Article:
And, as for poring to consult the dead,
Truly, that never came into my head:
Not Homer, Virgil, Horace! (if you ask)
Why, yes, the rod would send me to the task;
But all the consultation that came out
Had its own end-to 'scape the whipping bout.
Beside, if subject wanted to be sung,
The Muse was question'd in the vulgar tongue;
Who, if she could not answer well in that,
Would hardly mend herself in Greek or Lat.
But poor encouragement for you to hope
That my instructions will attain the scope:
Yet since the help, which you are pleas'd to seek,
Does not concern the Latin, or the Greek;
In ancient classics, tho' but little read,

I know and care as little what they said,
In plain, familiar English, for your sake,
This untry'd province I will undertake;
And rules for verse as readily instill,
As if ability had equall'd will:
Fair stipulation, first, on either side,
In form, and manner, here annex'd, imply'd—
Conditions are-that, if the Muse should err,
You gave th' occasion, and must pardon her:
If aught occur, on sitting down to try,
That may deserve the casting of your eye;
If hint arise, in any sort, to suit
With your intent-you shall be welcome to 't,

The more that words were proper and exact,
In book, or speech, the more we could contract:
The hand, you know, became a kind of test,
In this respect, what writings were the best.
If incorrect the language, or absurd,
It cost the fuller noting of each word;
But, when more apt, grammatical, and true,
Full oft a letter for a word would do.

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Form to yourself, directly, the design
Of so constructing a poetic line;
That it may cost, in writing it our way,
The least expense of ink, as one may say;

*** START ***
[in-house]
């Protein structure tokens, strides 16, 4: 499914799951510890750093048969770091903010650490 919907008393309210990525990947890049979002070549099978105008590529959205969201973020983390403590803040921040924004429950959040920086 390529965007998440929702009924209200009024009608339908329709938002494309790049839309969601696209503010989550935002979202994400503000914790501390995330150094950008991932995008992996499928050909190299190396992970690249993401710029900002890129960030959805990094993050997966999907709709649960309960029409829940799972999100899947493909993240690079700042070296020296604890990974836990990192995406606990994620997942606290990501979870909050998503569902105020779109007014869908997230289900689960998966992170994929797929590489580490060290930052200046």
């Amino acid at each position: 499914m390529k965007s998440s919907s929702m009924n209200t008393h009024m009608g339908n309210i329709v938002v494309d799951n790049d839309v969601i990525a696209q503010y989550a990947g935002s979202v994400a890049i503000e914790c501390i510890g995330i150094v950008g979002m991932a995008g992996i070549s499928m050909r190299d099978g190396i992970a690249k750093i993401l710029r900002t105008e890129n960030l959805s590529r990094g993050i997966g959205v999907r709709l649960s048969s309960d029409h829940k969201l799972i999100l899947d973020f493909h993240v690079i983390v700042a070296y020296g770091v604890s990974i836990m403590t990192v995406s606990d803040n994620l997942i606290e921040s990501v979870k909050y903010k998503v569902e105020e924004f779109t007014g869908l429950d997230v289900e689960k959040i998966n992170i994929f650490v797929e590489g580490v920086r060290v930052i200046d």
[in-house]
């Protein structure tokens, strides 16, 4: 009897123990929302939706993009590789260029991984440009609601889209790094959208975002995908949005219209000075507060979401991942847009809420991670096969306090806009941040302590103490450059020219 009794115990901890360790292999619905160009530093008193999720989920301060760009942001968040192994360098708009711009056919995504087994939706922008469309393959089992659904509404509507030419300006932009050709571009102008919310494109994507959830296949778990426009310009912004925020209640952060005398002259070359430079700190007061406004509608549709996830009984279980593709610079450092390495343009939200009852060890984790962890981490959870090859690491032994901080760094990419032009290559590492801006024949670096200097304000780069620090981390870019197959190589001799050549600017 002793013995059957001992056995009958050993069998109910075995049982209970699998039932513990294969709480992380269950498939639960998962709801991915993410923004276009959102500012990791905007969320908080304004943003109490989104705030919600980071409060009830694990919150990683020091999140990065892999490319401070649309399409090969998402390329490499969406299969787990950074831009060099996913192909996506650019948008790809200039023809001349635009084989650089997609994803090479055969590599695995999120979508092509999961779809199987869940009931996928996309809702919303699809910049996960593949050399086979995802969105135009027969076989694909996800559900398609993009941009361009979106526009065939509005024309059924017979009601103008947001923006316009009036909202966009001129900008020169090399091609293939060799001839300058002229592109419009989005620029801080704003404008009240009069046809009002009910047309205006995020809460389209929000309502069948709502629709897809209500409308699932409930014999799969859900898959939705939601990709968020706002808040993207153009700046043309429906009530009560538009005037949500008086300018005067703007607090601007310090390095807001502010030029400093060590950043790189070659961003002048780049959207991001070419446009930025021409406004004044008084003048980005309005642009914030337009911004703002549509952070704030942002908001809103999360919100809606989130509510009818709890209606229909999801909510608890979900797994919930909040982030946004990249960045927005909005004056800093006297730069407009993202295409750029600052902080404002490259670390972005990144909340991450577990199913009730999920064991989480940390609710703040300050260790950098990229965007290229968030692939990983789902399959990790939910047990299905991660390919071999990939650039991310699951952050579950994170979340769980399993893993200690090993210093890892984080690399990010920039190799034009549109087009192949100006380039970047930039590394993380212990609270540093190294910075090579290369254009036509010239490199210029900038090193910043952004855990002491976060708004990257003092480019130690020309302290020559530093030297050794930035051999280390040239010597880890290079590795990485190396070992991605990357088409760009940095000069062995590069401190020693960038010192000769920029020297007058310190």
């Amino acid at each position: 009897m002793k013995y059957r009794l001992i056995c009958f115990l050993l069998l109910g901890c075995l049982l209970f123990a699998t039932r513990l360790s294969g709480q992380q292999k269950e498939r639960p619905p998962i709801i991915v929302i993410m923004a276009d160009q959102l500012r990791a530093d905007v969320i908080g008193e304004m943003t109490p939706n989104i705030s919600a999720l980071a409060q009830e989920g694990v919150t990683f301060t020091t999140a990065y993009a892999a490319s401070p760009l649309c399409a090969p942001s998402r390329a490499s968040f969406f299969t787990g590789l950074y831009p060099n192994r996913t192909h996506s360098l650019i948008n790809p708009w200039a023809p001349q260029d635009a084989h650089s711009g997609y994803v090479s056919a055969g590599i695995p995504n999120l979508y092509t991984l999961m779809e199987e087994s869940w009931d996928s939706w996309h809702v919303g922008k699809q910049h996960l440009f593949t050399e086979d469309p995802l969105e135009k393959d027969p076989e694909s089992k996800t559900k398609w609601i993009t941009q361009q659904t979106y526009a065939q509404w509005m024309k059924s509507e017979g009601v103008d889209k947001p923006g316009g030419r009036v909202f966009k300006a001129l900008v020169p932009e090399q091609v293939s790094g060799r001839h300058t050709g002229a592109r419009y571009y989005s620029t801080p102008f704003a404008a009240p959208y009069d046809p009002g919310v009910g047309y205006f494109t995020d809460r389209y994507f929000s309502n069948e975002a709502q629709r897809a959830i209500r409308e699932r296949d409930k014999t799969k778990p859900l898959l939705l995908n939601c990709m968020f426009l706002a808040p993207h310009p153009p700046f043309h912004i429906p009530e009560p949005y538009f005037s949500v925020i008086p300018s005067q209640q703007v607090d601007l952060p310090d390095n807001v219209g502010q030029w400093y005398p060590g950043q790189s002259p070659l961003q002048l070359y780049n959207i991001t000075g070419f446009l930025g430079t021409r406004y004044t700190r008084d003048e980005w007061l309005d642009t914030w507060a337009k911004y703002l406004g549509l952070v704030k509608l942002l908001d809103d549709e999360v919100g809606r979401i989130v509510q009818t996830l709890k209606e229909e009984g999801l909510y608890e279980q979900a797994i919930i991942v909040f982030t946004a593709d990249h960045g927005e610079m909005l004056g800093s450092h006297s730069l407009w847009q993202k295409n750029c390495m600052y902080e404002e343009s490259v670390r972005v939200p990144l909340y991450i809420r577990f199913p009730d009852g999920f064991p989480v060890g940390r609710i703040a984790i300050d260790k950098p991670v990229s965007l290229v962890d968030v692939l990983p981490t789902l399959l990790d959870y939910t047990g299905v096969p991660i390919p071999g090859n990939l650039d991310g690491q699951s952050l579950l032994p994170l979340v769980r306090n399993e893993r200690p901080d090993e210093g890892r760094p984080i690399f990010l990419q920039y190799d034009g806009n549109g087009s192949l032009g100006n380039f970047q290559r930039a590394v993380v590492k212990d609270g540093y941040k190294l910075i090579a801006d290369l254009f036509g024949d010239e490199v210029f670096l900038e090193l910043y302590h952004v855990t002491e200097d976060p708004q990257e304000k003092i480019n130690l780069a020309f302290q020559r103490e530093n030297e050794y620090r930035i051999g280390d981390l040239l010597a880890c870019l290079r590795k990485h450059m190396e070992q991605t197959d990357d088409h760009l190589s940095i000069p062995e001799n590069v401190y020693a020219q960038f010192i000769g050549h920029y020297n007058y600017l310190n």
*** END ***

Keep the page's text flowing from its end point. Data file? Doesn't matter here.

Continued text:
That word, or phrase-in measure that you

please,

May come the nearest to prosaic ease:
You'll see the cases from the rule exempt,
Whilst it directs, in gen'ral, your attempt;
How word, or sentence, you may oft transpose,
And verse be, still, as natural as prose.

As natural-for, tho' we call it art,
The worth in poetry is Nature's part:
Here artis est celare artem-here,
Art must be hid that Nature may appear;
So lie conceal'd behind the shining glass,
That Nature's image may the best repass:
All o'er, indeed, must quicksilver be spread,
But all its useless motion must lie dead.

The art of swimming-next that comes to
mind-

Perhaps may show you what is here design'd:
A young beginner struggling, you may see,
With all his might-'t was so at least with me
With all the splutter of his limbs to swim,
And keep his brains, and breath, above the brim;
Whiist, the more eager he to gain his art,
The sooner ev'ry limb is thrown athwart;
Till by degrees he learns, with less ado,
And gentler stroke, the purpose to pursue;
To Nature's motions poising he conforms,
Nor puts th' unwilling element in storms;
Taught, as the smoother wave shall yield, to yield,
And rule the surface of the wat'ry field.